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The CNAP™ Finger Cuff for Noninvasive Beat-To-Beat Monitoring of Arterial Blood Pressure: An Evaluation in Intensive Care Unit Patients and a Comparison with 2 Intermittent Devices

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Continuous and intermittent noninvasive measurements of arterial blood pressure (BP) have not been compared in the same population. In a large panel of intensive care unit patients, we assessed the agreement between CNAP™ (Continuous Noninvasive Arterial Pressure) finger cuff beat-to-beat monitoring of BP and reference intraarterial measurements. Two automated oscillometric brachial cuff devices were also tested: CNAP brachial cuff (used for CNAP finger cuff calibration) and an alternative device. The performance for detecting hypotension (intraarterial mean BP <65 mm Hg or systolic BP <90 mm Hg), response to therapy (therapy-induced increase in mean BP >10%), and hypertension (intraarterial systolic BP >140 mm Hg) was evaluated. We also assessed the between-calibration drift of CNAP finger cuff BP in specific situations: cardiovascular intervention or no intervention.


With each device, 3 pairs of noninvasive and intraarterial measurements were prospectively collected and analyzed according to current guidelines, the International Organization for Standardization (ISO) standard. The trending ability and drift of the CNAP finger cuff BP were assessed over a 15-minute observation period.


In 182 patients, CNAP finger cuff and CNAP brachial cuff readings did not conform to ISO standard requirements (mean bias ± SD exceeding the maximum tolerated 5 ± 8 mm Hg), whereas the alternative automated brachial cuff succeeded for mean and diastolic BP. CNAP finger cuff trending ability was poor (concordance rate <70% over a 15-minute period) owing to a significant drift since calibration, especially if a cardiovascular intervention was performed (n = 75, −7.5 ± 10.2 mm Hg at the 14th minute, ie, before recalibration, versus −2.9 ± 7.9 mm Hg if no cardiovascular intervention occurred, n = 103, P = 0.0008). However, a similar and reliable performance was observed for the detection of hypotension with the CNAP finger cuff (within 4 minutes after calibration) and with the 2 automated brachial cuffs (area under the receiver operating characteristic curve ≥0.91, positive and negative likelihood ratios ≥5 and ≤0.20, respectively). The performance for the detection of response to therapy or of hypertension was slightly lower.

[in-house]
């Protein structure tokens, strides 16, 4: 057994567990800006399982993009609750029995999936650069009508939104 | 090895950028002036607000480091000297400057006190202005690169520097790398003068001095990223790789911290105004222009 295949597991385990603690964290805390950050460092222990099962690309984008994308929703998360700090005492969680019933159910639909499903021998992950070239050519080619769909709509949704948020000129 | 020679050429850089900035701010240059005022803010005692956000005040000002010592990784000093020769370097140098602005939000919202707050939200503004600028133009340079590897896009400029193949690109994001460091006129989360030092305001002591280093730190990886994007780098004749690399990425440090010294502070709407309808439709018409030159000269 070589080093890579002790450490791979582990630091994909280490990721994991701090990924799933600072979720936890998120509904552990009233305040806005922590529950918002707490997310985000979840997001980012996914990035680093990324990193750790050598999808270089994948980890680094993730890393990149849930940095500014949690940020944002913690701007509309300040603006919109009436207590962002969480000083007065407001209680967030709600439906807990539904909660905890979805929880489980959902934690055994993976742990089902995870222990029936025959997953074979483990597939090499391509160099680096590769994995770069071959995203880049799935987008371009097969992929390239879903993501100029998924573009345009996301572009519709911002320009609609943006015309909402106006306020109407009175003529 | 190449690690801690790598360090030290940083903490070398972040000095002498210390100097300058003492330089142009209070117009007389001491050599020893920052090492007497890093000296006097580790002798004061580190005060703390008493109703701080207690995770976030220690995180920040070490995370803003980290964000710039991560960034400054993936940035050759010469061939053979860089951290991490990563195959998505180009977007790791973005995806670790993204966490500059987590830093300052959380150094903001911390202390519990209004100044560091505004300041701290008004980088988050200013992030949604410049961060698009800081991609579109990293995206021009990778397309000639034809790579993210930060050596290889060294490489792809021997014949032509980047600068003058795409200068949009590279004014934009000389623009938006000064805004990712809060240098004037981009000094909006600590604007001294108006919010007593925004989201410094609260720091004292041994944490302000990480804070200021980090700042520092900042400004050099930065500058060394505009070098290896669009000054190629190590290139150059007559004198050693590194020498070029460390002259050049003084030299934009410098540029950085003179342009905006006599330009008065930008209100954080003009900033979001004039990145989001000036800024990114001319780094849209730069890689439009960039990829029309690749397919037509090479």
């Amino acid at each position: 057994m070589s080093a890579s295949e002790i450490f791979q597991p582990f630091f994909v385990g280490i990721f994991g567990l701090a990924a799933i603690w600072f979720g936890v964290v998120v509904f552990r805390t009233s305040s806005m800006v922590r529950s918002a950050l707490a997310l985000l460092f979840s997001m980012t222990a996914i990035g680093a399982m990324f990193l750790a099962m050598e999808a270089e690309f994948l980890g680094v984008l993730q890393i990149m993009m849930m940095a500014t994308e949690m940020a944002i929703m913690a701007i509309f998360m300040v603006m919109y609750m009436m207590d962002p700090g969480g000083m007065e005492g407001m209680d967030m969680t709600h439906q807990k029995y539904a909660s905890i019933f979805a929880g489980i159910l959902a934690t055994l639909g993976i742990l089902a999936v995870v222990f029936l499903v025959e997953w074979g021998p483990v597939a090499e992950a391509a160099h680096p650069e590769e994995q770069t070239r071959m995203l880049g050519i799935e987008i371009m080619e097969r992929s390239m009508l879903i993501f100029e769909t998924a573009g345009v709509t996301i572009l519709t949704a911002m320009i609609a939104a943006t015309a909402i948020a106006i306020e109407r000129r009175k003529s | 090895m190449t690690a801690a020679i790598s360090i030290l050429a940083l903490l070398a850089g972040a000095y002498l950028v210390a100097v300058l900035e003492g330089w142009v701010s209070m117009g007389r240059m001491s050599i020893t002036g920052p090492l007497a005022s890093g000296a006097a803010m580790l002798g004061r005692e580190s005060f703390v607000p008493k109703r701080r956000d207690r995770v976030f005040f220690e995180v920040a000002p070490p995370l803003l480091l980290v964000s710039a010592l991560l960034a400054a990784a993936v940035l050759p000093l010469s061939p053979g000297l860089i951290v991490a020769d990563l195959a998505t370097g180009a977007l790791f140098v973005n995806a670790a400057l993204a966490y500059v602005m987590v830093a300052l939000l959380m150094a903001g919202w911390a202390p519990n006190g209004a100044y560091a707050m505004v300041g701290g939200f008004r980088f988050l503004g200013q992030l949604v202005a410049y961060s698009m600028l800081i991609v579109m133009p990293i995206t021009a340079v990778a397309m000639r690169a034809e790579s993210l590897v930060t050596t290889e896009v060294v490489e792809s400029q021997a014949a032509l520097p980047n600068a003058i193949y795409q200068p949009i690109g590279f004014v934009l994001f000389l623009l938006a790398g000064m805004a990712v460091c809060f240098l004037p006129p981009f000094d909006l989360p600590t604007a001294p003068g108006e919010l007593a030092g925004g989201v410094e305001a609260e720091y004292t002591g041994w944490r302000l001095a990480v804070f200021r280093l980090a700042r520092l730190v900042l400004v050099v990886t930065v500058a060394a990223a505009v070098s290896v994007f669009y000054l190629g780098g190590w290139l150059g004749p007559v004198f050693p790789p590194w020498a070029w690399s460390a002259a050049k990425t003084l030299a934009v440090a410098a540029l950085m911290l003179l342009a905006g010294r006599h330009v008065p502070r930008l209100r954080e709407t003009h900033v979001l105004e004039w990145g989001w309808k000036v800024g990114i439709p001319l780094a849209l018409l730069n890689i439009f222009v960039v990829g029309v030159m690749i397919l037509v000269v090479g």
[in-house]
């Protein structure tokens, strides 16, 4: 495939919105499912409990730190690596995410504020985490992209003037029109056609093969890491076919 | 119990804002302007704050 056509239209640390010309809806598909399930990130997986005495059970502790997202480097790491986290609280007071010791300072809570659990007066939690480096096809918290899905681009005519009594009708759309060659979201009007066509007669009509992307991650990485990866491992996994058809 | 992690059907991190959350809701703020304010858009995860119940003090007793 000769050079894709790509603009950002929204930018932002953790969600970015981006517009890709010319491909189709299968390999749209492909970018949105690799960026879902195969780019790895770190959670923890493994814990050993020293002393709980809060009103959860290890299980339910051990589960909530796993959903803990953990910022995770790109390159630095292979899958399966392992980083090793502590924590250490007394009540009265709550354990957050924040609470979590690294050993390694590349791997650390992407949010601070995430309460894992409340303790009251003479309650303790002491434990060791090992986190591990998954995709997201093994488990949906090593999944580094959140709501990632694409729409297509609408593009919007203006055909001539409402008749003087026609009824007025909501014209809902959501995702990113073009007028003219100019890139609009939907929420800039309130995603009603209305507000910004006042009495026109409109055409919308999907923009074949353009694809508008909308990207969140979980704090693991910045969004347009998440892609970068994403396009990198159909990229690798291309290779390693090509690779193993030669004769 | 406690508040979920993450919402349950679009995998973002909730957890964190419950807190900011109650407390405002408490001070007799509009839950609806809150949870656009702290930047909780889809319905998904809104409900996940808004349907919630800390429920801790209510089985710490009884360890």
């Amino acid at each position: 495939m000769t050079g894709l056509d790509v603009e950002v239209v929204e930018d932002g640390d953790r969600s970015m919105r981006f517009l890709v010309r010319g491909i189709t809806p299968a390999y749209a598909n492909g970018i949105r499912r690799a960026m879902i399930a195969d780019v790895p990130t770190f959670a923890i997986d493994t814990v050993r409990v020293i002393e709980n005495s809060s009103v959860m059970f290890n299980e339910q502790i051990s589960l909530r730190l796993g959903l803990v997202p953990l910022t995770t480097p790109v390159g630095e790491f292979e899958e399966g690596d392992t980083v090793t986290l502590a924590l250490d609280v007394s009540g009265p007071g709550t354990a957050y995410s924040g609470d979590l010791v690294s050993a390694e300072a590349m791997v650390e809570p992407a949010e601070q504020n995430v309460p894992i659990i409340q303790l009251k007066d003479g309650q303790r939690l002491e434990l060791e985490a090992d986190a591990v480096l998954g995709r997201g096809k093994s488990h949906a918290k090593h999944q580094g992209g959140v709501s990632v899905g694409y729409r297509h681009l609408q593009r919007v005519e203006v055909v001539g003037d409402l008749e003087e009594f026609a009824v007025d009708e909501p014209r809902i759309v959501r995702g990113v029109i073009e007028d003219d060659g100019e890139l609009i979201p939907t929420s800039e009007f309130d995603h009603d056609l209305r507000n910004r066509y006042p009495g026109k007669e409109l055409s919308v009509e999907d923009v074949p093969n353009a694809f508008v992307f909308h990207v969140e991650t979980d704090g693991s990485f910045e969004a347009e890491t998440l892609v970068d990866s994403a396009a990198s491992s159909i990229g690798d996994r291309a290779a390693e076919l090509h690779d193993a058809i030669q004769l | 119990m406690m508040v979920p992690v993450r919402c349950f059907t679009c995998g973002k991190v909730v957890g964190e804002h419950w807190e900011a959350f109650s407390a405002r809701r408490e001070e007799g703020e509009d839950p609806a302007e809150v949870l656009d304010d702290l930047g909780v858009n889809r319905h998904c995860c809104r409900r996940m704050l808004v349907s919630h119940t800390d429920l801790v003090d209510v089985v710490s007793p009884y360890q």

In a large population of intensive care unit patients, CNAP did not fulfill the ISO criteria and exhibited a relevant between-calibration drift. However, CNAP measurements collected within 4 minutes after calibration were reliable for detecting hypotension, as were oscillometric devices, while providing beat-to-beat measurements. Interestingly, an alternative automated brachial cuff was more reliable than the native one, used for calibration. This information is important to clinicians using those devices and for further development of the CNAP technology.
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Document Type: Research Article

Publication date: November 1, 2016

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